House Speaker Nancy Pelosi does not. “I think that the Clinton administration [sic] has fairly ruled that out by proclaiming that Senator McCain would be a better commander-in-chief than Obama,” scoffed Pelosi, a sour look on her face as she spoke to a Boston television reporter. “I think that either way is impossible.” Team Obama also reacted to the insinuation that their candidate was better suited for the bottom of the ticket with dismay. “Clearly it was more of a ploy on their part than a sincere gesture,” Obama strategist David Axelrod said during a media call on Tuesday afternoon. “I was surprised yesterday, after a whole weekend of pushing the idea, when Senator Clinton remarked that [the Clinton-Obama scenario] has taken on a life of its own. Not really--it took on a life that they gave it.”

OK: So Obama, his advisers, and even the impartial, highest-ever ranking female member of Congress all find the Clinton-Obama ploy a bit puzzling. But does that make it a bad move for Team Clinton? Maybe not.


For one thing, it allowed the Clinton team to yet again raise doubts about Obama’s readiness. Even when trying to explain the apparent contradiction of Clinton saying Obama is not commander-in-chief ready and yet suitable to be one heartbeat away from the Oval Office as her vice president, campaign spokesman Howard Wolfson was able to fudge the question while raising concerns about Obama’s credentials yet again. “Senator Clinton will not choose any candidate who has not at the time of the choosing, passed the national security threshold--period,” said Wolfson. “But we have a long way to go between now and [DNC convention site] Denver, and it’s not something that she’s prepared to rule out at this point. But certainly anyone who’s chosen as vice presidential candidate needs to be prepared to be commander in chief.”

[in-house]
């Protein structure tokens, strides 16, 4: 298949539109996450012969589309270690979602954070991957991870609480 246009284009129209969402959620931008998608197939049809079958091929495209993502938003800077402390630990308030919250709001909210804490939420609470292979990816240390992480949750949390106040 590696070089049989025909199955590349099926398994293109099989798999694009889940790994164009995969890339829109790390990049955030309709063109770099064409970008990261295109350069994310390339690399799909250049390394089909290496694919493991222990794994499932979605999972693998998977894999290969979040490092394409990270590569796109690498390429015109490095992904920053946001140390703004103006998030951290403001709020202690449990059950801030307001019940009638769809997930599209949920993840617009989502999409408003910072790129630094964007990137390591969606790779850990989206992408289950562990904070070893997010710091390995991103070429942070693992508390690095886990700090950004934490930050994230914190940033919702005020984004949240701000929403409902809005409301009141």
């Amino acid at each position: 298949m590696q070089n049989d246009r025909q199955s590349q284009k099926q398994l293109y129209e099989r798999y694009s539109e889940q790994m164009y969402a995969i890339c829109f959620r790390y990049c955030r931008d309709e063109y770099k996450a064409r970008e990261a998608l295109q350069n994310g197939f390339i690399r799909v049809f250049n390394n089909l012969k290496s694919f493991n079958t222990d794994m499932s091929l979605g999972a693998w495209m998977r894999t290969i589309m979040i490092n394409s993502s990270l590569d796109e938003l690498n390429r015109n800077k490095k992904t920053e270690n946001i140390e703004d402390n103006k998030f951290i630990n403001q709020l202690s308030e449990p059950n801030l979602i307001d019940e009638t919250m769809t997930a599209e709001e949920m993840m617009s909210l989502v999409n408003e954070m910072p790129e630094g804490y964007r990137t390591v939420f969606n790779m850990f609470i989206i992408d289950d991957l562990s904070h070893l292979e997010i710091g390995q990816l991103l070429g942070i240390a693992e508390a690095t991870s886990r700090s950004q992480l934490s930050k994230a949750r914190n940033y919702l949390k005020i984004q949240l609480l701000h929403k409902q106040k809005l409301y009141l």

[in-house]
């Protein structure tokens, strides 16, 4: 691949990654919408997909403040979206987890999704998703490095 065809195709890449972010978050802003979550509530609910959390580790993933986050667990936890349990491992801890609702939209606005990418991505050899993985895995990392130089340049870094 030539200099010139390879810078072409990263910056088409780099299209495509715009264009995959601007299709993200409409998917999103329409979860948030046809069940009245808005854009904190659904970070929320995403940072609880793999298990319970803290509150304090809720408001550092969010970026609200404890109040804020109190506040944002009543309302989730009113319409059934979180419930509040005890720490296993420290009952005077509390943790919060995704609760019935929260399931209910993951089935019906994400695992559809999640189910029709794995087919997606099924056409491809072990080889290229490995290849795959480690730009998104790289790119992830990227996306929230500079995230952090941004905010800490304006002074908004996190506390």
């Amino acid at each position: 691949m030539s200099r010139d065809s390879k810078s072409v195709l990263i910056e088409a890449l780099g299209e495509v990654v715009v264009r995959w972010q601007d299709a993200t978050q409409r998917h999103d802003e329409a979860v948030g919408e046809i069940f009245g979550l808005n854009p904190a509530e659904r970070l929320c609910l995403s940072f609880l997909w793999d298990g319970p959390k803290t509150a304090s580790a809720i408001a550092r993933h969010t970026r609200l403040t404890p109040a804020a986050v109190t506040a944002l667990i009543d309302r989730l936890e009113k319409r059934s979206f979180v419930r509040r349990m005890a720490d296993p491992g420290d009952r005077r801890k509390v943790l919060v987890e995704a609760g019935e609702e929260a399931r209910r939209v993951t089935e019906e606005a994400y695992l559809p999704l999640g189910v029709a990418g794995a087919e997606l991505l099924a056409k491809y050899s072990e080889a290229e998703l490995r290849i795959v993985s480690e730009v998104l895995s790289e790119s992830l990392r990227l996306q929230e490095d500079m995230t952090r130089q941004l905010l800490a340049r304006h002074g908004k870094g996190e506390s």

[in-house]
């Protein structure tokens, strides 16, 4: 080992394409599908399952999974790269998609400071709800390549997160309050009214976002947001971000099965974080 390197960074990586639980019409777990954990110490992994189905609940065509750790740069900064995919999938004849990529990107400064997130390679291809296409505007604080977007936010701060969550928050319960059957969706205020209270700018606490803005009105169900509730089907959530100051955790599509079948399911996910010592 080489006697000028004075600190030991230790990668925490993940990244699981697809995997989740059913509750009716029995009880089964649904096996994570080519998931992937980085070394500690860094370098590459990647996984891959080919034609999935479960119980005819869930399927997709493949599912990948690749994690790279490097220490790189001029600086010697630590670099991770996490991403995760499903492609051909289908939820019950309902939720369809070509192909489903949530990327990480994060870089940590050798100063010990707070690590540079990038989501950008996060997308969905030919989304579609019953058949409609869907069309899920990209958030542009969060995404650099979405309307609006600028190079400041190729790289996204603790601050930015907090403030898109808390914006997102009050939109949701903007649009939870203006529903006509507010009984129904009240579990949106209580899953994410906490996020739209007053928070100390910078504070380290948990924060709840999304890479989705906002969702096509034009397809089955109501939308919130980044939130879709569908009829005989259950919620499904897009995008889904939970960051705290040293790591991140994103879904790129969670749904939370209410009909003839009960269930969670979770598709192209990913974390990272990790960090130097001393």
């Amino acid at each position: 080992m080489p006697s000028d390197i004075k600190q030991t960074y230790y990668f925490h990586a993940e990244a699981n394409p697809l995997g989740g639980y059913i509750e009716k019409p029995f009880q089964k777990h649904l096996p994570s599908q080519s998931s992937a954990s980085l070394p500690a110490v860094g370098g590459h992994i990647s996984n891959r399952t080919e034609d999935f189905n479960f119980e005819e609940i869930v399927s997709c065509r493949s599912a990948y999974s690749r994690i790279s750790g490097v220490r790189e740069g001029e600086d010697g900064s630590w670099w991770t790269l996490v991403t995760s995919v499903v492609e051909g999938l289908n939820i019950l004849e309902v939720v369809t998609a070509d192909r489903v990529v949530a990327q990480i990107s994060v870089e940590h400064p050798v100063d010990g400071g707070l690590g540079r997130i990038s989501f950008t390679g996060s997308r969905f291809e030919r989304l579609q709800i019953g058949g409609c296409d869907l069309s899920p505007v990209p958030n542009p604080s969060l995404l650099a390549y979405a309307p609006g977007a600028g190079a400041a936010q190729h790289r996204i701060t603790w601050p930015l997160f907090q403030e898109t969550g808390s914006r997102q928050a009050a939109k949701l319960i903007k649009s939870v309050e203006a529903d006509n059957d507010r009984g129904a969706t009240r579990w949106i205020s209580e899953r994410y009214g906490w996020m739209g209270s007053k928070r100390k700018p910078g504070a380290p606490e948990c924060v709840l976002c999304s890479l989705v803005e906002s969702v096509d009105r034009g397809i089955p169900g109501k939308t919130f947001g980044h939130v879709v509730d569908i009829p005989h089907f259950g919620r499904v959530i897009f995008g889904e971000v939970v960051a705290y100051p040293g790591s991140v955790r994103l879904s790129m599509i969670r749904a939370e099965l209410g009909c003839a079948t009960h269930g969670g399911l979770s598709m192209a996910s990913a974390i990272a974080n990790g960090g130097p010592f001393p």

Second, the ploy created another chance to throw Team Obama off its game. Prior to his comments on Monday, it appeared to be working; even if with a heavy dose of incredulity, the Sunday talk shows nevertheless chatted up the notion of Clinton-Obama as a dream ticket. Obama’s comments in Mississippi on Monday reflected a confident, even whimsical attitude about the matter, and nobody on the campaign swallowed the Clinton campaign’s baited hook either to suggest or dismiss the idea of an inverted, Obama-Clinton ticket. Still, the national media continued to repeat the Clinton campaign’s overarching critique that the Illinois senator’s problem is not so much that he’s black but that he’s green, which can only frustrate their efforts to deliver a new message each day.

Which leads to the third and final benefit: In case you didn’t notice, the two surefire Obama wins, in Wyoming and Mississippi, which had the potential to quickly drown out the comeback image the Clinton campaign wanted to project following their March 4 victories in Ohio, Rhode Island, and Texas, mostly got lost. The media did not blow past the Wyoming and Mississippi results, but far more attention seemed directed at the controversies Team Clinton manufactured in the past week. Whoever is more ready to lead on Day One, this week provided a powerful reminder that Clinton’s media team still knows how to dominate the news cycle for a few days when they need to.

Thomas F. Schaller is associate professor of political science at the University of Maryland, Baltimore County, and author of Whistling Past Dixie: How Democrats Can Win Without the South.


By Thomas Schaller